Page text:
Germany debates European Court of Justice working time ruling

Source: Xinhua| 2019-05-14 23:38:09|Editor: Mu Xuequan
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BERLIN, May 14 (Xinhua) -- Following the ruling by the European Court of Justice (ECJ) that all companies in the EU must set up a system to record how many hours their employees work every day, representatives from German industry and politics published their reactions on Tuesday.

"The decision of the European Court of Justice on the recording of working time appears to have fallen out of time," criticized the Confederation of German Employers' Associations (BDA).

The German employers were "against the general reintroduction of the time clock in the 21st century" and believed that "the decision must not be to the detriment of employees who work flexibly".

The ECJ ruling will mean that EU member states must oblige employers to set up systems for recording working hours to check whether permissible working hours are being exceeded.

"If a recording obligation for all employees in Germany came into force, this would cause bureaucratic additional expenditure, without making a contribution to the industrial safety," said Oliver Stettes, employment expert at the German Economic Institute (IW).

In addition, for years, many companies in Germany relied on trust-based working hours and "this mutual proof of trust would no longer be possible if the ruling resulted in an obligation to record," noted Stettes.

According to the ECJ ruling, employees in the EU would also have to register the hours they worked working from home or in the field via apps or on laptops.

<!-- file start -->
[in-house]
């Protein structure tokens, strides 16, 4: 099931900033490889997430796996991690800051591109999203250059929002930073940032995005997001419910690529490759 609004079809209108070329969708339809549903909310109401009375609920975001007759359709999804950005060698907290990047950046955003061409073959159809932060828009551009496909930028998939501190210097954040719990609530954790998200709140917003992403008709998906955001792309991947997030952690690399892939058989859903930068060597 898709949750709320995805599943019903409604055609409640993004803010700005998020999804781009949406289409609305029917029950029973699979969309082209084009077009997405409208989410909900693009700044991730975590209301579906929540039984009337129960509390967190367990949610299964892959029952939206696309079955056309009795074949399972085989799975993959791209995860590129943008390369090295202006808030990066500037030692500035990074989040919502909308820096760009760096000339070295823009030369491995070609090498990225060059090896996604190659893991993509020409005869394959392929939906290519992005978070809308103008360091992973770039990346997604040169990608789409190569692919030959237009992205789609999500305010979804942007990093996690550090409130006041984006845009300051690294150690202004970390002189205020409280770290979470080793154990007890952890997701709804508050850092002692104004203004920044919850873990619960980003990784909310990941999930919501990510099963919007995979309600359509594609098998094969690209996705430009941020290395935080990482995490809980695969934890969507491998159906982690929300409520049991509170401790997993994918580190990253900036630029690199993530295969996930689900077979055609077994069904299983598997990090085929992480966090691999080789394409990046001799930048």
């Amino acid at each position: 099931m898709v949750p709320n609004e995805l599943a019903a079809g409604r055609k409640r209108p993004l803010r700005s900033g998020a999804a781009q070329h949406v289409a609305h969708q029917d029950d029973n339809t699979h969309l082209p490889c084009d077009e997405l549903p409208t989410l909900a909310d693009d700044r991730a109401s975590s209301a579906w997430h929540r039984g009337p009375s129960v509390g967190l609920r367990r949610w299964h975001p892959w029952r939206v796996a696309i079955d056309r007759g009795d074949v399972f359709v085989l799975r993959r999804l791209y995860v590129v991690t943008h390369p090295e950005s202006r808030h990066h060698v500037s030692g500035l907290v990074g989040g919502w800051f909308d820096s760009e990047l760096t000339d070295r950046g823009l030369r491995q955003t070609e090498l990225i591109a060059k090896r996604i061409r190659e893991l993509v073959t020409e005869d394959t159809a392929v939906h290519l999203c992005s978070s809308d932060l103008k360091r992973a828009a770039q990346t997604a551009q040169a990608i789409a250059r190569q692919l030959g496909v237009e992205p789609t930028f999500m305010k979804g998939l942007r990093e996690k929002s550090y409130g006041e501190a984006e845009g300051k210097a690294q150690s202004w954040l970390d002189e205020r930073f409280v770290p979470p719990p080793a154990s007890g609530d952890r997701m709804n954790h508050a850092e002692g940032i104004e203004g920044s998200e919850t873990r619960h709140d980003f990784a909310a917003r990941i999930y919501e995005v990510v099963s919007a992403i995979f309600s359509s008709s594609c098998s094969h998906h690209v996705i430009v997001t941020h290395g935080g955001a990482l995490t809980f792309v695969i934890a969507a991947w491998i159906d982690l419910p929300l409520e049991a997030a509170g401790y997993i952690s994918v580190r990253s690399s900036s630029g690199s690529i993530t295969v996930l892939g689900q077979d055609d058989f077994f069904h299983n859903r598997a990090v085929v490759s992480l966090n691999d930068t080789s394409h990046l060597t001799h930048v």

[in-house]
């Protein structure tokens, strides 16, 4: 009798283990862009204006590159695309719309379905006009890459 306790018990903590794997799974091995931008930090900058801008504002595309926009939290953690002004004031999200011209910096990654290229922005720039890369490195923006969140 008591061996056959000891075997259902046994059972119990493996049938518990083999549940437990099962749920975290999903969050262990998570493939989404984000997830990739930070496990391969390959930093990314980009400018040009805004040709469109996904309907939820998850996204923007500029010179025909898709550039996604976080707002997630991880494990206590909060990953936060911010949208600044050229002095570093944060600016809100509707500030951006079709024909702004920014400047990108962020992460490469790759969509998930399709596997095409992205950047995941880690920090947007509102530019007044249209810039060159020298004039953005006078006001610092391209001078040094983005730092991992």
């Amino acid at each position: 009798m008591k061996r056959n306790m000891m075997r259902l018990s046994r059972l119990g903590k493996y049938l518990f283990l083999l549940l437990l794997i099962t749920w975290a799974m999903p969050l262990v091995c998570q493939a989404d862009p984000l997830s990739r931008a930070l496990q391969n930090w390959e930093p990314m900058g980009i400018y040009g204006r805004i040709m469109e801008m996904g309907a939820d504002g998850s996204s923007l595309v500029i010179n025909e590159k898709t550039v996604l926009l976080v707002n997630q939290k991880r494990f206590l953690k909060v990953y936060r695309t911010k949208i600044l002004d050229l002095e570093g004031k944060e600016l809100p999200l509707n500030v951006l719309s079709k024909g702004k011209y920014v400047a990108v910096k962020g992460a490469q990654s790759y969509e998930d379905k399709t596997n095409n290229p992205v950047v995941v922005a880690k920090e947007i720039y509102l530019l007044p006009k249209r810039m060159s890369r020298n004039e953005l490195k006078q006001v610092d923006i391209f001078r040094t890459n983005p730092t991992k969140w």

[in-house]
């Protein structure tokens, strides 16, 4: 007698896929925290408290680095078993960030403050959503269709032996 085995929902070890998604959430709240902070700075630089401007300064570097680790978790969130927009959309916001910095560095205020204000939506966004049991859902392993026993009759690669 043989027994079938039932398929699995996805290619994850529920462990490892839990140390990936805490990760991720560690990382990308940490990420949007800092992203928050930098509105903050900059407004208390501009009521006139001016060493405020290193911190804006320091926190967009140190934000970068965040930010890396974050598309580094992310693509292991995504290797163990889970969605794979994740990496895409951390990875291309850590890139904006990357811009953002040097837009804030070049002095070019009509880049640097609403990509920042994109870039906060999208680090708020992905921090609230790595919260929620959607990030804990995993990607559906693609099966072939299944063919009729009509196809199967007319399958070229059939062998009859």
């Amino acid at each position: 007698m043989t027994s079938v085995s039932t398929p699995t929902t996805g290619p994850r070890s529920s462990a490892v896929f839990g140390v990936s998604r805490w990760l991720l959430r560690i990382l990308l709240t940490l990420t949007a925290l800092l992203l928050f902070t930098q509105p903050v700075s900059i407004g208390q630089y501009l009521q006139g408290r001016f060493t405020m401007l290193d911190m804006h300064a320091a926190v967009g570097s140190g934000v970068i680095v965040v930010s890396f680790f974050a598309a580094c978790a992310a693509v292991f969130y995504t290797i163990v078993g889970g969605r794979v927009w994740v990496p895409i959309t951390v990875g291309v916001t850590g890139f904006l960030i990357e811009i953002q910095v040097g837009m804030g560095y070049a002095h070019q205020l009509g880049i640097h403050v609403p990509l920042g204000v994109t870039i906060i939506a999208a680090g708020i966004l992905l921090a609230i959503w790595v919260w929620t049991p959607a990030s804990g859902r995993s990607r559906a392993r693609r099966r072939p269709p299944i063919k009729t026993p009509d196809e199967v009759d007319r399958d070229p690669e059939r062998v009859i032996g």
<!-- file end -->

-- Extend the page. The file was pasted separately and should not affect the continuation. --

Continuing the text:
"Start-ups in particular do not work according to the time clock as they did 100 years ago," said Florian Noell, chairman of the German Start-ups Association.

The German Federation of Trade Unions (DGB), however, welcomed the ruling on Tuesday. Annelie Buntenbach, member of the DGB's federal executive board said that "the court is putting a stop to flat rate work".

The rights of German employees were "far too often left behind" and the German government now had a duty to "create a legal basis for a general duty to record working hours".

Flexibility would not suffer as a result, said Buntenbach. "On the contrary, instead of using a time clock, you could now document your working hours via smartphone and app".

Similarly, support came from the Marburger Bund doctors' union, whose chairman Rudolf Henke said that the judgement "strengthens doctors in their disputes" about better working time models in Germany's hospitals.

The German Minister for Labor and Social Affairs Hubertus Heil argued that "the recording of working hours is necessary to secure the rights of employees".

"After all, it is about wages and workers' rights, so that is not superfluous bureaucracy either," stressed the minister.

Whether legislative changes would be necessary in Germany was being examined, and Heil said he would seek talks with trade unions and employers "so that we do the right thing".

The ECJ case concerned a Spanish trade union that had filed a lawsuit against Deutsche Bank in Spain to oblige the employer to record the daily hours worked by its employees.